The fictionalized version of the life of Marilyn Monroe, as played by the Cuban actress Ana de Armas, seems to have ignited a frenzy for the “blonde bombshell.”
HAVANA TIMES – There were lines outside the Yara and Chaplin cinemas in Havana last weekend as people waited to see (on the cinema screen, as opposed to via Netflix streaming, which is how the rest of the world has viewed it) Andrew Dominik’s movie, Blonde.
The fictionalized version of the life of Marilyn Monroe, played in the movie by the Cuban actress Ana de Armas, seems to have ignited a frenzy for the “blonde bombshell,” which is now even being replicated in the more tourist-orientated markets, such as the one at No. 23 Calle F, in El Vedado.
A few years ago, in place of the American actress’s portrait, all of the local craft fairs were full of images of Chaplin’s tramp, or of the facade of the Bodeguita del Medio bar, or of brightly colored palm trees on the sea shore. Images of Che Guevara, or austere profiles of Fidel Castro also appeared here and there, for the purpose of pleasing the tourists.
Today, people no longer want to show ideological loyalty by putting up pictures of guerillas or commanders in their living rooms, instead the youthful face of Chicuelo has proliferated so much as to have become a cliché. But the blonde with the pouting lips and the sensual eyes has not been as commonly seen in Cuba as in other countries. Ideological excess, official anti-imperialism and other prudishnesses have kept her somewhat distanced for decades from the paintbrushes and the living room walls.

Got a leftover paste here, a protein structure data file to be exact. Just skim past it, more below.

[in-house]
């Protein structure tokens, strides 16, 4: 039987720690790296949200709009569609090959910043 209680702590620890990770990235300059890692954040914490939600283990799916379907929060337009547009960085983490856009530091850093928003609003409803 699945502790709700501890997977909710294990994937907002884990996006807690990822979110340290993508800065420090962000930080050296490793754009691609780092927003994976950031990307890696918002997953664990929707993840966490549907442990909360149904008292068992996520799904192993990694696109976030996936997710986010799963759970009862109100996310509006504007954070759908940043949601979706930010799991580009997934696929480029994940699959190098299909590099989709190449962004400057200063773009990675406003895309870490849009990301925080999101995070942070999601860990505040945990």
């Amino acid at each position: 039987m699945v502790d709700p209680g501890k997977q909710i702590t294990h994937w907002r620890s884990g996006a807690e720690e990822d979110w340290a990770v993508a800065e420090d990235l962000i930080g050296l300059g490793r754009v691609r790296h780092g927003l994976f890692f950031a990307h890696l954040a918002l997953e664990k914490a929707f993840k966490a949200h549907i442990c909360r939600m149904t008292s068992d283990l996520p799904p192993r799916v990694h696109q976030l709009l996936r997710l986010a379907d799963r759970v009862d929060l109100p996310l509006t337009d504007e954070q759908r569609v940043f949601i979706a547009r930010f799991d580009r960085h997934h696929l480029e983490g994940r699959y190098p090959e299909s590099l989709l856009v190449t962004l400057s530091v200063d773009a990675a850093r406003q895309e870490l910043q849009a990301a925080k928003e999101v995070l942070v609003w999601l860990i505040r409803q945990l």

To have Monroe’s image in the home might have been seen, only a short while ago, as a mere ideological amusement, but these days it fits perfectly with the universal identity crisis that all Cubans are feeling. It is as if people are reinstating part of a history which was almost unknown on the island until very recently — a country where Michael Jackson never performed, a country where people practically only began to listen to The Beatles once they had already broken up.
Given the choice between an olive green beret and a head of golden locks, many people now prefer to wake up and look at “Marilyn de Armas.”
Translated by D. Ross for Translating Cuba